I learned many lessons in my 14 years at Turner that I will take with me to my new position as CEO and an Owner of the Hawks. I look at this new opportunity as the chance to be a steward of another Ted Turner legacy. As a native Atlantan, I vividly remember being at one of the first Hawks games after they made the move from St. Louis. The Hawks came to life when Ted took over the team in the 70’s. Over time and under Ted’s leadership, the Hawks were the class of the Atlanta sports scene. I am hoping that we can reignite that spark and help the Hawks bring an NBA Championship to our hometown of Atlanta. I keep telling myself that I am not leaving Turner, but rather I have chosen a transfer to another division.
Now comes the hard part. I am very glad my iPad is waterproof. Absolutely none of my success would be possible without the amazing talents of the people that worked with me day in and day out for the past 5156 days. I have watched my direct report leadership teams grow into world class strategy, finance, PR, business affairs, on-air, marketing, programming, business operations, sponsorship, digital and brand-building executives of all four of our networks.
I have also been so incredibly lucky to watch you grow in your personal and professional lives. Every day, you display the values of integrity, community, family and company that make you so successful today and will continue to in the future. I have watched you recruit and grow the next generation of leadership and I am sure they will keep these wonderful networks growing and thriving for years to come.
One of my favorite songs is Green Day’s “Time of your Life”
Another turning point
A fork stuck in the road
Time grabs you by the wrist
Directs you where to go
So make the best of this test
And don’t ask why
It’s not a question
But a lesson learned in time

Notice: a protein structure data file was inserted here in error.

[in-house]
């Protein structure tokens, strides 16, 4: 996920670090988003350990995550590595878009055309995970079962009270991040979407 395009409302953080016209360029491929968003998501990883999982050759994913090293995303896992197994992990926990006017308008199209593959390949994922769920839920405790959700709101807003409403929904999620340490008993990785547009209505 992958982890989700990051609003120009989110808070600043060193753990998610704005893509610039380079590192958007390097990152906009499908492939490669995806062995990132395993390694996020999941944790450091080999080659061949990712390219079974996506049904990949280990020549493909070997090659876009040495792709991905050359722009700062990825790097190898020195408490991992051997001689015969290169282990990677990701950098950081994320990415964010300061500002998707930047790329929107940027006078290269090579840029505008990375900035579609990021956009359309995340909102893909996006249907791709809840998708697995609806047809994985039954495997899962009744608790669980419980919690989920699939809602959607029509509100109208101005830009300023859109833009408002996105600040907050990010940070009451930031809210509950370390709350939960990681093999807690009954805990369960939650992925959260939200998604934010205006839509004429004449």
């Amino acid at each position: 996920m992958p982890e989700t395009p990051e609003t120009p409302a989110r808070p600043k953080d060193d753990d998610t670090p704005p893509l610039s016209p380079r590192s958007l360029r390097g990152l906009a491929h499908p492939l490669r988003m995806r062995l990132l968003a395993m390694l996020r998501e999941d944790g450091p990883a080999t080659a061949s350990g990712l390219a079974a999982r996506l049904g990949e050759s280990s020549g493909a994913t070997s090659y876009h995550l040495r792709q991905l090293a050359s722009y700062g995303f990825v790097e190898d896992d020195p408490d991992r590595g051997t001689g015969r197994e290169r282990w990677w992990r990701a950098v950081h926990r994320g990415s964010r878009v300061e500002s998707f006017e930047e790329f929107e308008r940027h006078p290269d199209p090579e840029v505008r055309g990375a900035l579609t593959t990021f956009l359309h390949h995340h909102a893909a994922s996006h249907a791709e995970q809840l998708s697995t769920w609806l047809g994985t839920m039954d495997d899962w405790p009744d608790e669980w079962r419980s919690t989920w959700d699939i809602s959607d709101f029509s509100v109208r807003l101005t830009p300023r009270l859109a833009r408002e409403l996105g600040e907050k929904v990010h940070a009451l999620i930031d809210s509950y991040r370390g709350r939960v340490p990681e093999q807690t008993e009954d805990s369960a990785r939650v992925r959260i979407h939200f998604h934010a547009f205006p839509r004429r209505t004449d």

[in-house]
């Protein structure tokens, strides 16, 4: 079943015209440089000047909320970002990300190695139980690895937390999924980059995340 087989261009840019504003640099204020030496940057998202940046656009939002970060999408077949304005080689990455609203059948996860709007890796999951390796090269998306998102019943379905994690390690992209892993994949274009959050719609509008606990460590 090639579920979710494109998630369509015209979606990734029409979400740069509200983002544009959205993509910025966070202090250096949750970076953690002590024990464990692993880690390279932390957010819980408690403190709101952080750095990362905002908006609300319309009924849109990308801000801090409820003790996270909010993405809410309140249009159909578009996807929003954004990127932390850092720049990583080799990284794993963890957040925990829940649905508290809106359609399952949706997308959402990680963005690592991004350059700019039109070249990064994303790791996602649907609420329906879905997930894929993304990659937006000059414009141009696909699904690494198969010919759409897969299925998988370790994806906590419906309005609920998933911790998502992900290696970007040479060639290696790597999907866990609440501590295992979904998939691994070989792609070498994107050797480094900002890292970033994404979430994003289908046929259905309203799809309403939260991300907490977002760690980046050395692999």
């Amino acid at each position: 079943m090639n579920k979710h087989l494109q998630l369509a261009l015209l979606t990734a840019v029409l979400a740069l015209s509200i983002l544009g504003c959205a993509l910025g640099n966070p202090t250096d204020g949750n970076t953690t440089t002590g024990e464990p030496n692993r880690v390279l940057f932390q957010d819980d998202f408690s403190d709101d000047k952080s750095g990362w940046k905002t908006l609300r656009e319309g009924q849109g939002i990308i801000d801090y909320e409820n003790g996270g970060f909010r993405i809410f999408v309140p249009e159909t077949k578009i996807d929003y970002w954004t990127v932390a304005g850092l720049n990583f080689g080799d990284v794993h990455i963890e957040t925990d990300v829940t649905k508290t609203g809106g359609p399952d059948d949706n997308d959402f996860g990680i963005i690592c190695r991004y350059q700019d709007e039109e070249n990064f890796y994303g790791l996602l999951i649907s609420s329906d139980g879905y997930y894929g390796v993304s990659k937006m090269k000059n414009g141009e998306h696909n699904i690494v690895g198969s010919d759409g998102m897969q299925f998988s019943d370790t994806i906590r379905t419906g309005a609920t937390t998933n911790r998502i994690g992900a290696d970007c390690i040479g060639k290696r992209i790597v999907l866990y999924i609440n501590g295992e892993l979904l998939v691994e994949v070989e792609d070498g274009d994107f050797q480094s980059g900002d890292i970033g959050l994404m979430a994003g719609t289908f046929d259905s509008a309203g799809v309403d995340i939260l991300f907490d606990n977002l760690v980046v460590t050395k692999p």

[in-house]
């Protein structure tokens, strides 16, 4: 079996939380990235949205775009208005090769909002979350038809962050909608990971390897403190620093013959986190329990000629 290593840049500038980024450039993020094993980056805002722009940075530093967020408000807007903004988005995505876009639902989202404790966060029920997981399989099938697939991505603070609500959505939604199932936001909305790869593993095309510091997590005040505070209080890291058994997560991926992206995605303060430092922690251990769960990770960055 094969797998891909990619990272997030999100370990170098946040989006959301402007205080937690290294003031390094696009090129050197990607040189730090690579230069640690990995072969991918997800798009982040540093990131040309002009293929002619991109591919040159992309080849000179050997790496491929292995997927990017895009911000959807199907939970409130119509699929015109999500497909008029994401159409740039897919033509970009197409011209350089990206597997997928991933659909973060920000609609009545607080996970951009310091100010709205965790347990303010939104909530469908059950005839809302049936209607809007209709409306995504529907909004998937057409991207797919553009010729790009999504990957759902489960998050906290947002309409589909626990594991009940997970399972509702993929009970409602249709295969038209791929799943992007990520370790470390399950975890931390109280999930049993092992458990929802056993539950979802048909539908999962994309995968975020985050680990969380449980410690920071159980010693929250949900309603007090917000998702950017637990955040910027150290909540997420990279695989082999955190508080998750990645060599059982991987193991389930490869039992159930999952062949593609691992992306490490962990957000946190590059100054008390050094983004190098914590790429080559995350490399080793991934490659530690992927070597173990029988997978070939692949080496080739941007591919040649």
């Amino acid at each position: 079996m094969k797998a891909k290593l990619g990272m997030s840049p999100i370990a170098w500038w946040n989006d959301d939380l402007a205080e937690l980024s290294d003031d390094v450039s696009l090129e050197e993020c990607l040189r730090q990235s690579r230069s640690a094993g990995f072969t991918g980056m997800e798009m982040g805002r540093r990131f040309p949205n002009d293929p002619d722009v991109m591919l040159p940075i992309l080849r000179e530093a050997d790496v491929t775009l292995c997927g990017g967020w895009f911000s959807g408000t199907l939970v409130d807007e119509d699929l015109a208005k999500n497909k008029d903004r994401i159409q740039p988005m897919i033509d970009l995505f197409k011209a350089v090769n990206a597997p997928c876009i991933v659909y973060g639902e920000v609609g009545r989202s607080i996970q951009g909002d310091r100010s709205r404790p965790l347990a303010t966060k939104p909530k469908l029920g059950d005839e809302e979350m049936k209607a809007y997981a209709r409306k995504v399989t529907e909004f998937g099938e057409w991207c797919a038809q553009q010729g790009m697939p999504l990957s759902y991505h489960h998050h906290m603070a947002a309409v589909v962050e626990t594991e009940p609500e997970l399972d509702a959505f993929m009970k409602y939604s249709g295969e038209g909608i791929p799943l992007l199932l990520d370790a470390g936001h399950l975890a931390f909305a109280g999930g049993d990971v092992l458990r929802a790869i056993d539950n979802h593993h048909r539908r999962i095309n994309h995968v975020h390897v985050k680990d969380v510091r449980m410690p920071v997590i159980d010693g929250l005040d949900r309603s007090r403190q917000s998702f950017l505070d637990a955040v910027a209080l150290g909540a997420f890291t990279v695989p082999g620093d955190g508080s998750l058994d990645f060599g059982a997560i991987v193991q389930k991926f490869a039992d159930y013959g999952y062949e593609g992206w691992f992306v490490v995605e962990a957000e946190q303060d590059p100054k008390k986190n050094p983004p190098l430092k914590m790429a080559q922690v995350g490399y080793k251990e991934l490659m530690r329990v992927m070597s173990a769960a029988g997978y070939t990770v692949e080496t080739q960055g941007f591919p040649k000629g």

It’s something unpredictable
But in the end it’s right
I hope you had the time of your life
Here at Turner, I have certainly had the time of my life and I hope you have as well. I wish all of you lots of love and good wishes for the future. Please root for the Hawks, and rest assured that I will always be cheering for our networks and you.
David Levy, President of Turner Broadcast Systems:
By now you’ve heard Steve Koonin’s news that he is leaving Turner Broadcasting for an opportunity outside our company. I imagine your feelings on his decision are like mine: mixed. On one hand, I’ll miss Steve’s vision, creativity and leadership at TNT, TBS, truTV and Turner Classic Movies. Their success is a direct result of his professional and personal investment. I know that many of you would use those same words to describe his influence on you and your work. There’s no better tribute than that.
On the other hand, I am pleased for Steve that his next challenge is so right for him now. Most of us are lucky to claim one dream job in a career. Steve is going to a third one (after Coca-Cola and Turner) that will leverage his passion, experience and hometown Atlanta roots in a very exciting way. So while it’s a big change, it’s a good one—for Steve and, ultimately, for the Turner businesses he has led
Change is happening across our company now. In the rapidly evolving media business environment, it’s imperative that we embrace and lead change in order to drive growth across our businesses. We have industry-leading profitable brands with potential for upside and results that will outpace our competitors. These changes reflect a larger plan to evolve Turner for next-generation success and profitability. We have an opportunity now to reinvigorate our core entertainment networks and brands at a pivotal time. We can look with fresh eyes at positioning and programming choices; at how we are engaging with audiences; and at how we want to develop and grow these important assets. This effort will bring new voices to the conversation and reveal things we can and should do differently. It’s an exciting prospect for us all to build the future success of our great brands.
At the same time, we have to ensure that these vital components of the larger Turner portfolio continue to run smoothly for our consumers, distributors, advertisers and business partners. I’ll work closely with the Turner Entertainment Networks leadership team to sustain our momentum through the critical Upfront season while engaging longer-term thinking on our entertainment networks and the qualities and fit required of the next executive leader of Turner Entertainment Networks. That process, including an internal and external search, begins immediately.
Turner’s entertainment networks are leaders, and the people at TNT, TBS, truTV and Turner Classic Movies are some of the best in the industry. We have Steve to thank for that, and I have. I know you will share your thanks and best wishes with him. He’ll have a great next chapter, and so will we.